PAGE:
The sibling nodes of the nodes at indexes 2, 3, 8, 9, 10, and 11 are assigned hash values; however, the sibling nodes of the node at index 12 have not yet been assigned a TXO. Therefore, the node at index 13 is assigned a null hash value.
At this time, since the sibling nodes of the leaf node to which hash values have been assigned have all been assigned a hash value, the block proposer can compute the hash values of the parent nodes.
Then, the block proposer assigns hash values to nodes at height 1. The node at index 0 is assigned the Merkle proof in Inputs, and the node at index 5 is assigned the RightmostProof. Furthermore, the nodes at indexes 1, 4, and 6 are assigned hash values computed from the leaf nodes. The sibling nodes of the nodes at indexes 0, 1, 4, and 5 are also assigned a hash value. However, since the sibling nodes of the nodes at index 6 have not been assigned a hash value, the node at index 7 is assigned a null hash value .
At this time, since the sibling nodes of the node at height 1 to which a hash value has been assigned have all been assigned a hash value, the block proposer can compute the hash values of the parent nodes.
The nodes at heights 2 and 3 are assigned hash values in the same way. The hash values of nodes other than the one to which the hash value is assigned are not updated when computing the new root of the TXO tree.
In this case, the new RightmostIndex is 12, the new RightmostHash is the hash value of the node at , and the new RightmostProof is the hash values of the nodes at , , , and .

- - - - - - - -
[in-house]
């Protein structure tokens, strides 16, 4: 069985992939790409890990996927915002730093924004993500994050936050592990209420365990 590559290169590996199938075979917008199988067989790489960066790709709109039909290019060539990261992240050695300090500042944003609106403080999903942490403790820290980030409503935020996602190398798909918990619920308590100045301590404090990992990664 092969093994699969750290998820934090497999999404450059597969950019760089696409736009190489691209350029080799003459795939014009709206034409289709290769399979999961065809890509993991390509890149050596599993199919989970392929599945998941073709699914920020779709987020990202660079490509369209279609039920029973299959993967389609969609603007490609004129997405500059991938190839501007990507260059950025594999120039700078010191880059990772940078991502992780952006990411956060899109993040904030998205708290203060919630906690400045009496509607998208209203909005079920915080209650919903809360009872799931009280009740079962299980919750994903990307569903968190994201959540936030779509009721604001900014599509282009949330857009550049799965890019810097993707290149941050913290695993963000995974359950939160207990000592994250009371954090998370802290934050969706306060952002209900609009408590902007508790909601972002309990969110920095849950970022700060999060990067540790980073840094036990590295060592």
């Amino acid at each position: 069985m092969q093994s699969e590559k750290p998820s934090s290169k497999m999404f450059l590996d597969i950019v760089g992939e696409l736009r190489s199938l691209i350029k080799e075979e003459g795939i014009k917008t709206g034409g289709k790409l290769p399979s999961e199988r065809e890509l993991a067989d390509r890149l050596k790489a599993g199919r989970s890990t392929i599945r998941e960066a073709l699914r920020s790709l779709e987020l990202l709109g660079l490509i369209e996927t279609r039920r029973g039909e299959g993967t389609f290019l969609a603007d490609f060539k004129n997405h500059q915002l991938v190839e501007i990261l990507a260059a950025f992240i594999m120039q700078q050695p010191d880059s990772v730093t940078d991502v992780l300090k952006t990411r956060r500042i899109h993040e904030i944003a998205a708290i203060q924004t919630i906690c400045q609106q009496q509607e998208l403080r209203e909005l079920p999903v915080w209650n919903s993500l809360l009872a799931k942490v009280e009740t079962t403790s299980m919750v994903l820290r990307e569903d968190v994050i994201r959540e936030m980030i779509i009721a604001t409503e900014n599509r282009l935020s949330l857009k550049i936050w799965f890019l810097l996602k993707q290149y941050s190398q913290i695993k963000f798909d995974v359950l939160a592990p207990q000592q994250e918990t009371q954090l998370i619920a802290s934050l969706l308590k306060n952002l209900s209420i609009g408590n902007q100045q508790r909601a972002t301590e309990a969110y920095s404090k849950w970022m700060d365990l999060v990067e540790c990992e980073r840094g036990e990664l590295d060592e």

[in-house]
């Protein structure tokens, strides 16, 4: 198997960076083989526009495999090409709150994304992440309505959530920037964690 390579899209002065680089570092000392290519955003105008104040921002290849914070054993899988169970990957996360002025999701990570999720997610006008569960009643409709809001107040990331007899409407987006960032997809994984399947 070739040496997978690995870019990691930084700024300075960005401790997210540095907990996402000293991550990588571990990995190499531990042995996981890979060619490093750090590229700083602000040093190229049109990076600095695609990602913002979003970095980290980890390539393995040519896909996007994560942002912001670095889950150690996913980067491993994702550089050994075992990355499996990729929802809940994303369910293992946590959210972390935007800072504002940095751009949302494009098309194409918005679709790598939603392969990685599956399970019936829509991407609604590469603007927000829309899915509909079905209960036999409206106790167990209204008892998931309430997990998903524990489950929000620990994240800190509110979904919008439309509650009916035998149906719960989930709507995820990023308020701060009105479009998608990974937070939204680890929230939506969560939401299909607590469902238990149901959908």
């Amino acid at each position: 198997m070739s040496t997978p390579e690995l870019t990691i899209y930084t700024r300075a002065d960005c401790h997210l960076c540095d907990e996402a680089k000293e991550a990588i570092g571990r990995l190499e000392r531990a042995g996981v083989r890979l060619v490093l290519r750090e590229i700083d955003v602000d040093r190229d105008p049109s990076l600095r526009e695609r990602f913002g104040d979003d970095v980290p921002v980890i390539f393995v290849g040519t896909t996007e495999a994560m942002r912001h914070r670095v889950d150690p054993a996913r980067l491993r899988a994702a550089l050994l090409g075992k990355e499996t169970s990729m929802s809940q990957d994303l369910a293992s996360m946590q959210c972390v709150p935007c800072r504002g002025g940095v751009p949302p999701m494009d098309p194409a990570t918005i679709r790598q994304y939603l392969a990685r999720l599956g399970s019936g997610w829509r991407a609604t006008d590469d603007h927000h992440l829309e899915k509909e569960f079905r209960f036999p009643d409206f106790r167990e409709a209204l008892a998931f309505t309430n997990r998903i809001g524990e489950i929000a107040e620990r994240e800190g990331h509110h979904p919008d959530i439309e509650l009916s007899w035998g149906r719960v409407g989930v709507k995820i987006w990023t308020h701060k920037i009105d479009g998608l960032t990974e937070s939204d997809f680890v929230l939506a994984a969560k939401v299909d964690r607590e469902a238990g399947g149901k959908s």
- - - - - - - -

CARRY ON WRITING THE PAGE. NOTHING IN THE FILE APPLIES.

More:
Iv-F Updating the client’s data
Finally, we describe the procedure for updating the data of the client. When a block is created, the client receives the updated hash value of the node in the TXO tree to update the Merkle proof it has.
Here, it is assumed that there is no fork or churn, and the message does not disappear during communication with peers. That is, the client receives all updates for the blocks and the TXO tree: we consider the case where the client cannot receive a portion of the updates in Section V.
The client receives the new block, the new TXOs, the used TXOs, and the hash values of the nodes that have been assigned hash values when computing the new root of the TXO tree. If the client has its own TXO in the new TXOs, the client keeps that TXO as an unused TXO. If the client has its own TXO in the used TXOs, the client marks the TXO as used.
If the Merkle proof of the unused TXOs is updated or the client has not yet obtained it, the client recodes the hash value of the Merkle proof together with the branchID and the hash value of the new block.
V Data synchronization
In the previous section, we assumed there were no forks and that the client was always connected to the network. However, in an actual blockchain network, forks occur, and the client repeatedly connects to and disconnects from the network. In this case, the client needs to obtain the blockchain data and synchronize its own data to the blockchain.